Braden Crosby (30) is taking a trip to the wine regions of France next year, but it’ll be both work and play for the country’s most promising young wine maker. Braden, who works at Borthwick Estate in Carterton, has had a great year, nabbing the 2012 Markhams Young Viticulturist of the Year in August, and Horticulturalist of the Year in November, and placing second in the AGMARDT Innovation Award with a unique, multi-purpose frost fan.
What’s the frost fan system?
Frost fans in vineyards represent a large investment for growers and businesses, but they are only used for a short period of time each year. While the service they offer is invaluable, I was interested in developing a product that would add value to the whole system.
I focussed on the design of the blade system that could be used for both frost fighting and power generation. I researched market readiness and economic thresholds as well as the design requirement, and was able to model wind resource and blade design with computer-aided design in order to come up with potential prototypes. The whole process was very interesting and I managed to learn a lot about wind power generation.
What attracted you to viticulture when you began eight years ago?
I started working in my uncle’s restaurant in Parnell when I left secondary school. From there I developed an interest in wine, and decided I wasn’t happy just drinking the end product, but wanted to delve deeper into the understanding of the processes that went into making a bottle. At the time I had started a BA, which I promptly gave up and went on to do a Diploma in Viticulture at NMIT in Marlborough. I ended up working for my current employer, Paddy Borthwick, after a field trip to the Wairarapa. In the off season I travelled through California, Canada, France and parts of Australia, working in wineries and vineyards before coming back to set up in the Wairarapa full-time. I completed a Degree in Wine Science this year.
What attracts me the most is the challenge of growing good grapes and making good wine. There are a lot of variables thrown into the mix; climate, soils, plants, microorganisms and humans; how they interact with each other. Changing one aspect will affect the end product; the key is to manipulate all of these factors into consistently producing top grapes. This can be one of the most frustrating and rewarding aspects of the business.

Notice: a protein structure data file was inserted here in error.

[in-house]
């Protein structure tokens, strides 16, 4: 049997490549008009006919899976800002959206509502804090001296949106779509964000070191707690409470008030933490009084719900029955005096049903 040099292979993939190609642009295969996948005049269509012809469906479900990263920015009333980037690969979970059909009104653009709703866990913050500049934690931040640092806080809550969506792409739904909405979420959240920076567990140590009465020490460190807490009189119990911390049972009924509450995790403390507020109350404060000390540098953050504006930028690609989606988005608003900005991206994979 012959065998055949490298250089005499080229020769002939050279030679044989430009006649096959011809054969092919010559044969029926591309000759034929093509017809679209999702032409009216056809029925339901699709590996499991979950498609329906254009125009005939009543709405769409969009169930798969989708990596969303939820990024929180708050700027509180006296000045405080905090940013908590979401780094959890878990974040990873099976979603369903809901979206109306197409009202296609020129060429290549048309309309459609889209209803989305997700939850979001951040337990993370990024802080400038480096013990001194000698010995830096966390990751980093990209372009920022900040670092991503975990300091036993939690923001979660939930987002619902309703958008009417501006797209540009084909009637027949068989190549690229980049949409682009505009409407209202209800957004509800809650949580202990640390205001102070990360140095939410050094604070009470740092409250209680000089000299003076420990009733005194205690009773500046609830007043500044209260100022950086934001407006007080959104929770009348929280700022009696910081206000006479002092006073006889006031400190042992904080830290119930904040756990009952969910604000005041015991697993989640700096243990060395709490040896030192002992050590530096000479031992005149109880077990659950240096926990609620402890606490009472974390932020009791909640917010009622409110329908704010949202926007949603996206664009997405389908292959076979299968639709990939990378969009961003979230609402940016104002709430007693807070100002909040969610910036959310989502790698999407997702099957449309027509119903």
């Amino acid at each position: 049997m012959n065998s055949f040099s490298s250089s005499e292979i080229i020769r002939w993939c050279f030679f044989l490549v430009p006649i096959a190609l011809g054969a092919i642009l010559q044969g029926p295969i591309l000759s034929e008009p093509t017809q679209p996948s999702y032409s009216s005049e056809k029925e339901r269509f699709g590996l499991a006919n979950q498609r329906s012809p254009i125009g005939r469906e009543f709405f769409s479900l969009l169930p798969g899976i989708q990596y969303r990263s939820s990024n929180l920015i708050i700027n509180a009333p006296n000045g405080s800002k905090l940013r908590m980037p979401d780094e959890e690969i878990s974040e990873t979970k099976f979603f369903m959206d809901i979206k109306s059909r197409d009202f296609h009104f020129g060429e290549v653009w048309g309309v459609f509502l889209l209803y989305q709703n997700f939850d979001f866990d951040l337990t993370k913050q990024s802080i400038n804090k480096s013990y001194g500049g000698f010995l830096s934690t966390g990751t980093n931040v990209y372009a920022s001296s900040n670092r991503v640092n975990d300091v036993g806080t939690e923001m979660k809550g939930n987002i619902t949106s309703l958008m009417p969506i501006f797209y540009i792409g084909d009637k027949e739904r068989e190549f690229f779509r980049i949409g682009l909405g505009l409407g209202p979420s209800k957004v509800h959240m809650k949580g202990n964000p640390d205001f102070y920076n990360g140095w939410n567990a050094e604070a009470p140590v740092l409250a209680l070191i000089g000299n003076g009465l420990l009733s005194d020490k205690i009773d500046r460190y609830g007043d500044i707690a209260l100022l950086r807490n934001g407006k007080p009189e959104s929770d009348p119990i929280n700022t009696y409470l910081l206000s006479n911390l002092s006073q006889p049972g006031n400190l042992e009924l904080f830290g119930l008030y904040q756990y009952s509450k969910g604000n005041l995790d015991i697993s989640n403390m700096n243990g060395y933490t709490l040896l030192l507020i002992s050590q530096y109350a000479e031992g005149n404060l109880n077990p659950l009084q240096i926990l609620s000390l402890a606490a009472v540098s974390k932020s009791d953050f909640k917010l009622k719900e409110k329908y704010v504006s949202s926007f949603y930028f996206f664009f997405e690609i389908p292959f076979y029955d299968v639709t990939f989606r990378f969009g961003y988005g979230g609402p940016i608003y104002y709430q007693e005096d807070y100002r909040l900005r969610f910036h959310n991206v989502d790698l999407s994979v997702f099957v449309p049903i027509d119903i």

What are the peculiarities of growing grapes in the Wairarapa?
I think the Wairarapa is a great place to grow grapes; we tend to have nice, dry summers, but the key for me is the stable weather patterns during the autumn. We get nice cool temperatures overnight, which help keep fungal disease at bay, and help retain good flavours and acidity in our grapes, while rainfall is generally quite low and daytime temperatures are warm.
Compared to other regions I think the weather tends to have a large effect on our crop levels. We can vary quite dramatically from year-to-year according to the weather. The valley is open to the South, so weather patterns from this area can be detrimental if they occur during flowering in December. We have also had a fair number of cool springs recently, which has had an effect on fruit yield. The flip side of this is that the fruit tends to be of high quality.
What do you do at Borthwick?
In autumn and winter I spend most of my time in the winery. Our harvest usually kicks off at the beginning of April, so from here in I am based in the winery, processing fruit, doing wine analysis, managing fermentation and our barrel programme. In winter I start getting the white wines ready for bottle while reds rest in barrel. This is also the time to reflect on the season, make plans for the upcoming year, plus go through all our audits.
Spring and summer is focussed in the vineyard, and represents the busiest time in terms of growth. Frost is always a big issue for us, so maintaining our frost system and being on frost call out can take up a lot of time. In addition to this I am monitoring growth, irrigation, pest and disease, and ensuring everybody I work with is on track with the jobs that need to be done. I am lucky as the team I work with is excellent.
Are there too many small and medium vineyards in New Zealand?
We will never have the population in New Zealand to sustain the current industry, so our only option is to export more wine and at a good price point that can offer growers and businesses a sustainable financial return. The key will be whether SMEs can find these markets. The last few years have been tough; downward price pressures have meant some have been just scraping through, or even worse. There has also been some consolidation, and some high profile sales recently, as well as some vineyard removal in some areas. I think there is room for a range of sizes and business models in the industry: they can all be profitable, but export is the key.
What are the major issues facing local horticulturalists in general?
The exchange rate has been a problem over the last few years. Another is bio-security; we have seen a few things recently that may have placed a question over our border protection. I think New Zealand needs to be proactive about its bio-security; it should have emphasis placed on it.
This story originally appeared in Primary magazine. Click here to subscribe.
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